US Car Insurance in Mexico
Your US car insurance will likely have little to no coverage in Mexico. If you are in a car accident without insurance, you could be arrested. Purchase coverage when renting a car to ensure you will be covered regardless of the situation.
What Should I Do in a Car Accident or Other Emergency While Driving in Mexico?
Getting into a car accident or other emergency while driving in a foreign country can be well, stressful to say the least. Although I pray you never need to use them, here are a few different emergency numbers for drivers in the event of a crisis.
Los Ángeles Verdes
The Los Ángeles Verdes are a roadside assistance tourist service organized by Mexico’s government. They operate between 8am and 10pm every day of the year. You can easily identify the Los Ángeles Verdes by their green trucks.
In the event that your car breaks down, is in a minor accident, requires towing, or you require other auto support, or road information, you should call Los Ángeles Verdes. Labor and towing are free, however replacement parts are not. They do appreciate a tip.
The Los Ángeles Verdes can be reached by dialing 078 on any phone in Mexico.
Emergency Phone Number in Mexico
Just like in the United States, 911 is Mexico’s emergency number. If you’re in a serious accident, require medical support, or are victim of a crime, dial 911.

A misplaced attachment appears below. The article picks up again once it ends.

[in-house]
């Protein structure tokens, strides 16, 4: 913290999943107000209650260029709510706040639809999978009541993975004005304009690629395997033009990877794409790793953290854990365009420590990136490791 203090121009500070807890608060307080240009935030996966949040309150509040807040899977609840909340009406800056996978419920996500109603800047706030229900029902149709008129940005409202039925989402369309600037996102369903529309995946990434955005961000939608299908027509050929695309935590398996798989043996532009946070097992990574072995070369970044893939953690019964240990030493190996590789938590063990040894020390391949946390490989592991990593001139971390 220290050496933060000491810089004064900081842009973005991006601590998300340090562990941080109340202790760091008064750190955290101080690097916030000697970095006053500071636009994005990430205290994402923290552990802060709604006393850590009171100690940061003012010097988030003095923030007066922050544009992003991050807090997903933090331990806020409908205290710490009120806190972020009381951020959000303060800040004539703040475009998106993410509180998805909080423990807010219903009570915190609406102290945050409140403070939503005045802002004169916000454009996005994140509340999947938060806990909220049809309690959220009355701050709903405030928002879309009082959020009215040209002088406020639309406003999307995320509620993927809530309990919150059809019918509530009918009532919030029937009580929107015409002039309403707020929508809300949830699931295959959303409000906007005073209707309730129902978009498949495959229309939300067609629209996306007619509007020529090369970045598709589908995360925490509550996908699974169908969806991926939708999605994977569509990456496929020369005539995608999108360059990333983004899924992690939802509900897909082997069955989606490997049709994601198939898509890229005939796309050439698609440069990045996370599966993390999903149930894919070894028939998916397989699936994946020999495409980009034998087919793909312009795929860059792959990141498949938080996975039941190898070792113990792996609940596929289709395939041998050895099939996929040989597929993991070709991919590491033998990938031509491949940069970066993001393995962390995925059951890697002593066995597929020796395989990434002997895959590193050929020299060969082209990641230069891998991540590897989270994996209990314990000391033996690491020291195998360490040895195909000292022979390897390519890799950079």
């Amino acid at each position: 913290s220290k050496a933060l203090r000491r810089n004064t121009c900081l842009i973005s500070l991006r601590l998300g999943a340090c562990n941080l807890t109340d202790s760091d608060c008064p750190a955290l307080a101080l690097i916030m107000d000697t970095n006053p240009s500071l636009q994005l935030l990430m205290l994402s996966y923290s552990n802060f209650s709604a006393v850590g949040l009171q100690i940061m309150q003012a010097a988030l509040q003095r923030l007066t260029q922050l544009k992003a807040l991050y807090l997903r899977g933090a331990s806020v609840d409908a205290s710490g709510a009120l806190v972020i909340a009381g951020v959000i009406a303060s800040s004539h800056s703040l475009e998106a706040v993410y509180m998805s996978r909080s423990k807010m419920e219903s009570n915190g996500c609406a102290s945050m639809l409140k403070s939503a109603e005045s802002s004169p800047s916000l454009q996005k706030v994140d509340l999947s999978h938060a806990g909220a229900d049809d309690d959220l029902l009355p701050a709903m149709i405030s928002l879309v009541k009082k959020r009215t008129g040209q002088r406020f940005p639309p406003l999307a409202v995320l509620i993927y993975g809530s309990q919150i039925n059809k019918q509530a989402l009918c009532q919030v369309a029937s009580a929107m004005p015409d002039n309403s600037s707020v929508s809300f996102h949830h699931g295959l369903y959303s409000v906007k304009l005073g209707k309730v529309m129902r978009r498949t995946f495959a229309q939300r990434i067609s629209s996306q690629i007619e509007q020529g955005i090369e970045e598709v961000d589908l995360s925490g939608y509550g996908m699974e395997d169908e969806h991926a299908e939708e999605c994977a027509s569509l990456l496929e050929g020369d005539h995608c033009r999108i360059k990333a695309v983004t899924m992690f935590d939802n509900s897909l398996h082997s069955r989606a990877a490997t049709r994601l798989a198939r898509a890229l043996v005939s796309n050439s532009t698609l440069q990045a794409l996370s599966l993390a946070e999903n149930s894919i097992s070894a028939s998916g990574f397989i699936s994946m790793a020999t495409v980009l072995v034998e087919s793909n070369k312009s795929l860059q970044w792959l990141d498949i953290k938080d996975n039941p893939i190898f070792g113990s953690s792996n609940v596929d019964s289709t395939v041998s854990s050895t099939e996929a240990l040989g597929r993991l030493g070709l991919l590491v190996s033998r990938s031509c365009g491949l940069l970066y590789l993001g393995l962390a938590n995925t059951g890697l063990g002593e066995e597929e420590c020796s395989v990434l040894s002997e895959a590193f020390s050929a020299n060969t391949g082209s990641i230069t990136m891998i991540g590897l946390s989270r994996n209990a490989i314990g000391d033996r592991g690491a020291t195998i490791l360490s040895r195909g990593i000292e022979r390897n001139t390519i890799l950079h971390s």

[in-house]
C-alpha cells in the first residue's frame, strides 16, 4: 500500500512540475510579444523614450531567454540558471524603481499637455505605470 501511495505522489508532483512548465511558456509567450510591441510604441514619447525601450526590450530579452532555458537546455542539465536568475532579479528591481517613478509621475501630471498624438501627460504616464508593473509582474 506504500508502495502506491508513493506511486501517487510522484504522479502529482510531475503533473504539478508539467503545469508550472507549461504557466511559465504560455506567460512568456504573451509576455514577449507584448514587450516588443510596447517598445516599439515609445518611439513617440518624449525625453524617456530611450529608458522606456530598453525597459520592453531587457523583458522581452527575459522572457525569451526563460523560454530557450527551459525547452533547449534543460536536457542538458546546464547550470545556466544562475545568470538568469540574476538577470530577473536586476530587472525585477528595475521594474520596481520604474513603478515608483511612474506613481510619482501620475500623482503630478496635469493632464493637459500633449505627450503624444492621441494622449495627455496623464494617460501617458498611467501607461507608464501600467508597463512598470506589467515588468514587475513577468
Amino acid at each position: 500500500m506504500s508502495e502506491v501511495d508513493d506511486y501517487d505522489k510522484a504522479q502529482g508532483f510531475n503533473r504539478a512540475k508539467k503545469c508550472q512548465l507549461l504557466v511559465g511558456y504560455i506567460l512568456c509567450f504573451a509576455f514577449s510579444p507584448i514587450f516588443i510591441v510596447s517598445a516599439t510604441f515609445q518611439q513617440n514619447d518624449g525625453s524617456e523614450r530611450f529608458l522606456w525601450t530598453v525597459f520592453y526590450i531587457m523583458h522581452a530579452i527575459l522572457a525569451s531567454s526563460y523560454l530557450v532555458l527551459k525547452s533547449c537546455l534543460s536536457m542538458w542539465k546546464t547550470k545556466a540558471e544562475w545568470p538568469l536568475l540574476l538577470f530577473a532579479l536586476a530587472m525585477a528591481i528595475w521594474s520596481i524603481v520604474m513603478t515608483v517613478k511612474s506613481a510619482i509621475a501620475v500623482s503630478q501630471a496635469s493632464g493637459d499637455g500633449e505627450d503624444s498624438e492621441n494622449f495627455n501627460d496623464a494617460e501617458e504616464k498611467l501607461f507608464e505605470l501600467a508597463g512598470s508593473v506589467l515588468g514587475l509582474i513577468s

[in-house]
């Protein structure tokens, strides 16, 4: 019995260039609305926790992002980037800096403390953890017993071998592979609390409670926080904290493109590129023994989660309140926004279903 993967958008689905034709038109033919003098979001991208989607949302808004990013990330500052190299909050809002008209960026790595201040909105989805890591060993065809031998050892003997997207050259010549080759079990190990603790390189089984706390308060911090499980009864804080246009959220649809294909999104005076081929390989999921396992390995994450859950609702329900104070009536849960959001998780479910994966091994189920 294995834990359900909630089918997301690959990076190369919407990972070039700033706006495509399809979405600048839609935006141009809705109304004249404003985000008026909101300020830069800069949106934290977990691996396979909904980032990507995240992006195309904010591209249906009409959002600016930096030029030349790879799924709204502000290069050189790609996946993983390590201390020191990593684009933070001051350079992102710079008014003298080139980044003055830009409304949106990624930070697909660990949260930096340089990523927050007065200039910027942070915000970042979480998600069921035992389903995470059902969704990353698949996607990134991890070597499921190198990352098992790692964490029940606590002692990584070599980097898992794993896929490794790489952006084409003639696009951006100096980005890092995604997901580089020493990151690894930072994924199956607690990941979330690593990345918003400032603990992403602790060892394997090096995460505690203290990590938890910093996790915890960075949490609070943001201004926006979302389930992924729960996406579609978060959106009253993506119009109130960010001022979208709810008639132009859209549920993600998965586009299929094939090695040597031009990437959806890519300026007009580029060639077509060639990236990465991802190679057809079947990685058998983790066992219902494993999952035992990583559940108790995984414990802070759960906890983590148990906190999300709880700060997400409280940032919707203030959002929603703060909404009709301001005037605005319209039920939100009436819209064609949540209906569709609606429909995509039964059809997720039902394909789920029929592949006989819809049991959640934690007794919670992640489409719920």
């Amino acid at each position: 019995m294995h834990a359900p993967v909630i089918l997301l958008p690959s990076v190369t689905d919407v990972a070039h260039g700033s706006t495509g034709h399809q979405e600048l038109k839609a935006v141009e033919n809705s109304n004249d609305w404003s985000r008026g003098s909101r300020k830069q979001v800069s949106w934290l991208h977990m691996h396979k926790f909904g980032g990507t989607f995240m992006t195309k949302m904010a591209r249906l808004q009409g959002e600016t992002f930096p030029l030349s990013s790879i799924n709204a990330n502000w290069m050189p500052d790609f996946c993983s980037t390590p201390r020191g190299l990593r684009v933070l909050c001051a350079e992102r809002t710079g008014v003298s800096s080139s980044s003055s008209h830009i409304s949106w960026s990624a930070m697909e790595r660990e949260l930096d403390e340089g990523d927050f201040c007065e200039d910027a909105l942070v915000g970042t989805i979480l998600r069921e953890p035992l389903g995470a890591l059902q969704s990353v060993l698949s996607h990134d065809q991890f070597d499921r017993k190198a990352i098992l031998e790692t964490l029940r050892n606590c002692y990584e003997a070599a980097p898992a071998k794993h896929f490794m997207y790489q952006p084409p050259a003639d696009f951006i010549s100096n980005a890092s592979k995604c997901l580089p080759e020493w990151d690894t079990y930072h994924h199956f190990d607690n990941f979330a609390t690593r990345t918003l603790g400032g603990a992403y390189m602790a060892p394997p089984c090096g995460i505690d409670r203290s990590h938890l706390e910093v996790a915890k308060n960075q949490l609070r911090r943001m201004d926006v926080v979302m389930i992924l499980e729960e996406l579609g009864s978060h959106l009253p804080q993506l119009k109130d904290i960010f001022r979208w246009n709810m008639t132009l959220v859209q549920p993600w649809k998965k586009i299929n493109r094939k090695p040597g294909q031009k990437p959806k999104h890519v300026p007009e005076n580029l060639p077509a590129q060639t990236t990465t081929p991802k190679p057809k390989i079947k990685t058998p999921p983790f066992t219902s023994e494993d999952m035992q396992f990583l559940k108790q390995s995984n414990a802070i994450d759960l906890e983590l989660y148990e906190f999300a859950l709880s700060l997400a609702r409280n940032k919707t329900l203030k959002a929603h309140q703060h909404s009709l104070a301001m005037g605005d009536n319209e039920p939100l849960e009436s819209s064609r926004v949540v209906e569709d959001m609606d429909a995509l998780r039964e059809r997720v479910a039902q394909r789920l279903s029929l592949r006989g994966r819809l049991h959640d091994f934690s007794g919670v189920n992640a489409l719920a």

Some roads in Mexico have signs with local emergency numbers if you need help. Pay attention on major highways. Some highways have emergency satellite phones in the event you lose service.
Rules of the Road
Mexico follows many of the same driving rules as the United States on freeways and toll roads, in theory. No drinking and driving, no speeding, signal to pass, drive on the right, and pass on the left.
Seatbelts are required in Mexico—buckle up!
Keep in mind that unlike in the United States, Mexico typically does not allow right turns on red. At intersections, do not turn on red unless you see a sign that says you may proceed with caution after stopping. Even though turning right on red is illegal in Mexico, taxi drivers do it all the time—don’t follow their example, unless you want a run-in with the police.
If you need to pull over, theoretically you would pull over to the shoulder, however many roads in Mexico do not have shoulders or only have very narrow shoulders, making this difficult.
Stay Alert While Driving
Even through Mexico has many of the same road rules as the United States, it’s common for drivers to ignore them. You’ll see tons of drivers turning without signaling, passing in no pass zones, driving with broken tail lights, or driving with people sitting in a truck’s flatbed.
Free, non-toll roads in Mexico are typically single lane, meaning you’ll need to pass by crossing into the lane of oncoming traffic. As many large, slow trucks also drive on these roads, passing is very common and necessary. Be careful—free roads typically don’t have much, if any, shoulder, and due to the lack of speed limit signs on many of these roads, traffic moves at variable speeds.
Is There Cell Phone Service on Roads in Mexico?
Yes and no, depending on where you are. While in the Yucatán, cell phone service is nonexistent on most major highways and is can be weak on local roads, even in Tulum. Smaller tourist towns such as Bacalar, have no service at all.
In more local areas of Mexico such as Mexico City, Guadalajara, Tequila, and San Luis Potosí, cell service is much stronger on highways and in local towns. Surprisingly, even in very remote areas of San Luis Potosí, cell phone service was still very strong on toll highways. Service was weak or nonexistent on local and public roads.
What Should I Do if I’m Pulled Over by Police While Driving in Mexico?